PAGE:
As I was praying this morning with the readings for this second Sunday of Advent, the thought that came to me was this … how we live matters.
“A voice cries out: in the desert prepare the way of the LORD,” (Isaiah 40:30) … In the literal and figurative deserts of our world today, when does my voice cry out? When I see mouths parched by thirst or children hungry, am I moved to cry out and act for justice? Do I proclaim God’s love and witness to that love in action? What about closer to home? How am I present and a sign of hope to people living through the desert moments of their lives?
“Kindness and truth shall meet; justice and peace shall kiss.” (Psalm 85) … Is this true in my own heart? Is this how I witness to God’s transformative love in my life? Does the truth of the Incarnation manifest itself in my interactions with my brothers and sisters, both those I am related to by blood and those I am related to in the heart and mind of God?
” … what sort of persons ought you to be, conducting yourselves in holiness and devotion, waiting for and hastening the coming of the day of God … Therefore, beloved, since you await these things, be eager to be found without spot or blemish before him, at peace.” (2 Peter 3: 11,14) … We wait in joyful hope, but we live in the present moment. If God’s reign is to come, do I live as if I really believe that it begins with me, here, now? Do I live my life each day, do I develop healthy habits of the heart which are reflective of my hope in God’s reign of justice and peace for all?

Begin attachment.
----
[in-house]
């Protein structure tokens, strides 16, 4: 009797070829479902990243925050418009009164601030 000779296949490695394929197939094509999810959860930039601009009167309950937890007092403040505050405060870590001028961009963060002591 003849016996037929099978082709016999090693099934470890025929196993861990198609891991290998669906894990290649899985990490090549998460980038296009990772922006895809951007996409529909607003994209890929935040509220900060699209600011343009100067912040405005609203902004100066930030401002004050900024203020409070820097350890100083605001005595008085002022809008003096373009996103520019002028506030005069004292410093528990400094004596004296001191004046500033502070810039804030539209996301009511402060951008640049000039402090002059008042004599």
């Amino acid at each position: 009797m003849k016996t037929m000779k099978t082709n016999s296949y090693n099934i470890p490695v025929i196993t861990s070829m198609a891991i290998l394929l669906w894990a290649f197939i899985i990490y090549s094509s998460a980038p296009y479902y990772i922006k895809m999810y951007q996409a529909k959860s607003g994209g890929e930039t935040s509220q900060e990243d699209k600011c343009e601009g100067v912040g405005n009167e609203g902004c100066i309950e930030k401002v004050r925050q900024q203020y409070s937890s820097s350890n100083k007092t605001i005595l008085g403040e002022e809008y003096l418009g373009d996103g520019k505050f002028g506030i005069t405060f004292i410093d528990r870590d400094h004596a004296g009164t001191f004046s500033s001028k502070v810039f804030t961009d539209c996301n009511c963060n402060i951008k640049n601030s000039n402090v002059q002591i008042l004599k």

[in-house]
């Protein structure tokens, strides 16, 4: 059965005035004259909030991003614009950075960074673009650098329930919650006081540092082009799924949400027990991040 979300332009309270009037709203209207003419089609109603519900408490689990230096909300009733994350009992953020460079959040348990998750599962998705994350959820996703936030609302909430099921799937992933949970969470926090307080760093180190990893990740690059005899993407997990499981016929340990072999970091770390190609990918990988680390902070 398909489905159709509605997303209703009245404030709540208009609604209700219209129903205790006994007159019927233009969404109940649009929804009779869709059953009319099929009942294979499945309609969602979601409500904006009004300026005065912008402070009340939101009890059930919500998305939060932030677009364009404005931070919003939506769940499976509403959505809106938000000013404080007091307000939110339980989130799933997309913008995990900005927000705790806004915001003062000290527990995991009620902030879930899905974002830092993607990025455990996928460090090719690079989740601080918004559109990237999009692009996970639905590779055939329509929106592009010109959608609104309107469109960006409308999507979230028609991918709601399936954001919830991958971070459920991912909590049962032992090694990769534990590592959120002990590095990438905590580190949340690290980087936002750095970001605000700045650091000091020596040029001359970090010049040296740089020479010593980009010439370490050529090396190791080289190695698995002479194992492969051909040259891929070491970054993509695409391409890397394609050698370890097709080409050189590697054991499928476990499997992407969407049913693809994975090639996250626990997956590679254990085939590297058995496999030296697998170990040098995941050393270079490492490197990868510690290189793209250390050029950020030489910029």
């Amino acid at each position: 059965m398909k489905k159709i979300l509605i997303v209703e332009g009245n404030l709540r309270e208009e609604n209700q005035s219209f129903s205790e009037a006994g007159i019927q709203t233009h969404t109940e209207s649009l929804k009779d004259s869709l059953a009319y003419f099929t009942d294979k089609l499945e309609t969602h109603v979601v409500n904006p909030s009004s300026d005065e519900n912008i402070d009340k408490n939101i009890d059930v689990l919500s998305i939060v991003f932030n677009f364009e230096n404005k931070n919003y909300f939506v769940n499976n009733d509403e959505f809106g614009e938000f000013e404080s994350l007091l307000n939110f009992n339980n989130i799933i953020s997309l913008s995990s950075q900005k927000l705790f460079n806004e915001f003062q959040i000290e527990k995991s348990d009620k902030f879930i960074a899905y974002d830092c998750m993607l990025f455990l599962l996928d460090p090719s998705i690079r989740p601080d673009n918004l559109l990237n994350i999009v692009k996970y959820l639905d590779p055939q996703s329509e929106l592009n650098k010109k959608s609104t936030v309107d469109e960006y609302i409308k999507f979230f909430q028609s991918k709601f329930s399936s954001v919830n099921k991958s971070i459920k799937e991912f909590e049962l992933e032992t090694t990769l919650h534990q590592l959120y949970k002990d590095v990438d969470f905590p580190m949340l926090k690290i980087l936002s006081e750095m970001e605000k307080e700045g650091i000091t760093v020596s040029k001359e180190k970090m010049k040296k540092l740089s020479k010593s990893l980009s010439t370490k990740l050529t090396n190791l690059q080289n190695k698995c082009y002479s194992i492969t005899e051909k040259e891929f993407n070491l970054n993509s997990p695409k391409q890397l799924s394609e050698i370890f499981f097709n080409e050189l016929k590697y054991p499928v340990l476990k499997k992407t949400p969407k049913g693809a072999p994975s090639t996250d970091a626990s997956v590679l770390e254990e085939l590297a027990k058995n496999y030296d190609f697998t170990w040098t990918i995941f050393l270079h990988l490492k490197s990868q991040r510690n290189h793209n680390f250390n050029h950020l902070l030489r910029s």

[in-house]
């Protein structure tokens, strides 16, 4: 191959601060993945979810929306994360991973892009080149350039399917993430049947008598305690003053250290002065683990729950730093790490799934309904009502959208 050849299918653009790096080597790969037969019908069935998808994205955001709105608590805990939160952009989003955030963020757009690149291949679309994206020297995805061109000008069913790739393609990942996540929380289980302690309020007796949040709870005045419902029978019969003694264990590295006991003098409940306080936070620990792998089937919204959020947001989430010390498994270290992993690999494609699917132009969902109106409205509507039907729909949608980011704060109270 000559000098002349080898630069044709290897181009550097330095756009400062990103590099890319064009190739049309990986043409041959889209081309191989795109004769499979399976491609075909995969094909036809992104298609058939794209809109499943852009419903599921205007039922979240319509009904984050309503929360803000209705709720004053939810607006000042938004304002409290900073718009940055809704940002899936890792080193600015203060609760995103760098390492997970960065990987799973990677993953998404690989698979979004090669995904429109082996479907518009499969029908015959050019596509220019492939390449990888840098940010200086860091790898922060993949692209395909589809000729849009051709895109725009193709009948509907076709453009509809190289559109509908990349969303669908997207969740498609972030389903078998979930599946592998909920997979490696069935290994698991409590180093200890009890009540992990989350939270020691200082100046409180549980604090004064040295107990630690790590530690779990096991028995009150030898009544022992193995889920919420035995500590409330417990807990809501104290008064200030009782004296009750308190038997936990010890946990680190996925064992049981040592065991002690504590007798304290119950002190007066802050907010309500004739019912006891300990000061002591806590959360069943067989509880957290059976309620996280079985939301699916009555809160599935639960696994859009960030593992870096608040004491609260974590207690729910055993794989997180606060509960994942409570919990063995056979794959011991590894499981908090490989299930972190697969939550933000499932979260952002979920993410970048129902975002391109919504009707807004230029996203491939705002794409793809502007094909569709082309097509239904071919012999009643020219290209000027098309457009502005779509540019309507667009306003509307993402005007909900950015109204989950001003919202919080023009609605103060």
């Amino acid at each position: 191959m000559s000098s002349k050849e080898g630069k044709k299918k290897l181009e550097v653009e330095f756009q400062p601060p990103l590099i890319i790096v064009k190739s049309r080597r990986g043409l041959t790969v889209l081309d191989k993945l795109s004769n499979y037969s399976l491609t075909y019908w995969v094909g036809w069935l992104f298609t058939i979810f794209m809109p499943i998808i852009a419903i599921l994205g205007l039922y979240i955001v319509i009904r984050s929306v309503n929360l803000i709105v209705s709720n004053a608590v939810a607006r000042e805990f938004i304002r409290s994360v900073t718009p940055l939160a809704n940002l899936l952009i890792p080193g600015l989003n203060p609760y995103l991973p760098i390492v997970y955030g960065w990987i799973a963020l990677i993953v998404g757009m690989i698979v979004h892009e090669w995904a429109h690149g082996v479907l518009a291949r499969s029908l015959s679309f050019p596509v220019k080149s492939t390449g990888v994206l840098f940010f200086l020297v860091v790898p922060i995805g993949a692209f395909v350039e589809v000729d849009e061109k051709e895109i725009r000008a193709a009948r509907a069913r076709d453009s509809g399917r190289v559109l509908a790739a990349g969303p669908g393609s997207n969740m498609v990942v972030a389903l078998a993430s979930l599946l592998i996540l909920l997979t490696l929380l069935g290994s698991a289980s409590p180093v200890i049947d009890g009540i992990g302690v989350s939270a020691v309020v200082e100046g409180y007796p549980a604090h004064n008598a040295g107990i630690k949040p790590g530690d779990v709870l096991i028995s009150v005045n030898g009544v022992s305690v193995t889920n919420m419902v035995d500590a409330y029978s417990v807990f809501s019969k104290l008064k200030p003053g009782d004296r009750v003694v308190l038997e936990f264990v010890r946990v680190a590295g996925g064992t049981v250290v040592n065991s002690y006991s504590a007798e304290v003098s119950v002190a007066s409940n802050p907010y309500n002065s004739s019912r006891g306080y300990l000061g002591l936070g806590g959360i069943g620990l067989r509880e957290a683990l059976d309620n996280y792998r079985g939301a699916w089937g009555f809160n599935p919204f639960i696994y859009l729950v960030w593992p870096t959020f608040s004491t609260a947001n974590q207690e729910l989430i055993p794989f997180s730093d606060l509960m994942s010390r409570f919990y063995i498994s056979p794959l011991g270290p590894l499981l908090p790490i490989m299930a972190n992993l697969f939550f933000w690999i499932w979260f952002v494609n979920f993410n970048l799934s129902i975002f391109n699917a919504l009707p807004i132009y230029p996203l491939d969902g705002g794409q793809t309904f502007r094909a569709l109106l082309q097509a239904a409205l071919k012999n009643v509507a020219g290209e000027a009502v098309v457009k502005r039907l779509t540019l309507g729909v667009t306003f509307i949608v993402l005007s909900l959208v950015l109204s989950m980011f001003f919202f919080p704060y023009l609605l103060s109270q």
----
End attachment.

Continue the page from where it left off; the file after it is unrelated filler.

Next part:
“A voice of one crying out in the desert: ‘Prepare the way of the Lord, make straight his paths.'” (Mark 1: 2-3) …. In the end, the message it seems is that how we live matters. God can make straight lines out of crooked ways, as the saying goes, but so too can I, in my own life, relationships, habits, and commitments.
I’m not a scripture scholar, nor am I a practiced preacher. But when I pray with these readings this second Sunday of Advent, I find myself reflecting on the ways that God’s love is (or isn’t) reflected in my daily life. If how we live matters, how am I living? And as I prepare for the celebration of the remarkable reality of God being with us, what difference does that make in my life and in my heart? How am I preparing room and making way?